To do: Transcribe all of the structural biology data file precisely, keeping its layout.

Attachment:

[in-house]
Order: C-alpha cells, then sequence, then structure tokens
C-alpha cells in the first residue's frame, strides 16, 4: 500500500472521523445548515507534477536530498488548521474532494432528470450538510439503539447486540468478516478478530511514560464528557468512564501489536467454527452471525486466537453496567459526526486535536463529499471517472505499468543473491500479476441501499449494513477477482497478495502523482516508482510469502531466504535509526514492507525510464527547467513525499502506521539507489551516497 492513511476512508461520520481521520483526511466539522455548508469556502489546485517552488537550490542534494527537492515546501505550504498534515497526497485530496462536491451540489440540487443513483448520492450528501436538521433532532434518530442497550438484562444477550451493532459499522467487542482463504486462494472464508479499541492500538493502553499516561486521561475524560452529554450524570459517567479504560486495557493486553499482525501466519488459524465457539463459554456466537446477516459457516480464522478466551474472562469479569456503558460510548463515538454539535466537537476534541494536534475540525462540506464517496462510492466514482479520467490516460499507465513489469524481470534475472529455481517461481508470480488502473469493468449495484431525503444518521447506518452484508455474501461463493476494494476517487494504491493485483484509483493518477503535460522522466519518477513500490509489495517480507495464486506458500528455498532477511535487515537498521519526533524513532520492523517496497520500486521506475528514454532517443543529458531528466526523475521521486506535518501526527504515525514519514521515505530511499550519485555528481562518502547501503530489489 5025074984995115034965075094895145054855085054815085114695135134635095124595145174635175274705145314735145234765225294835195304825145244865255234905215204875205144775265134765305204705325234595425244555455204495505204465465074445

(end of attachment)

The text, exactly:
[in-house]
Order: C-alpha cells, then sequence, then structure tokens
C-alpha cells in the first residue's frame, strides 16, 4: 500500500472521523445548515507534477536530498488548521474532494432528470450538510439503539447486540468478516478478530511514560464528557468512564501489536467454527452471525486466537453496567459526526486535536463529499471517472505499468543473491500479476441501499449494513477477482497478495502523482516508482510469502531466504535509526514492507525510464527547467513525499502506521539507489551516497 492513511476512508461520520481521520483526511466539522455548508469556502489546485517552488537550490542534494527537492515546501505550504498534515497526497485530496462536491451540489440540487443513483448520492450528501436538521433532532434518530442497550438484562444477550451493532459499522467487542482463504486462494472464508479499541492500538493502553499516561486521561475524560452529554450524570459517567479504560486495557493486553499482525501466519488459524465457539463459554456466537446477516459457516480464522478466551474472562469479569456503558460510548463515538454539535466537537476534541494536534475540525462540506464517496462510492466514482479520467490516460499507465513489469524481470534475472529455481517461481508470480488502473469493468449495484431525503444518521447506518452484508455474501461463493476494494476517487494504491493485483484509483493518477503535460522522466519518477513500490509489495517480507495464486506458500528455498532477511535487515537498521519526533524513532520492523517496497520500486521506475528514454532517443543529458531528466526523475521521486506535518501526527504515525514519514521515505530511499550519485555528481562518502547501503530489489 5025074984995115034965075094895145054855085054815085114695135134635095124595145174635175274705145314735145234765225294835195304825145244865255234905215204875205144775265134765305204705325234595425244555455204495505204465465074445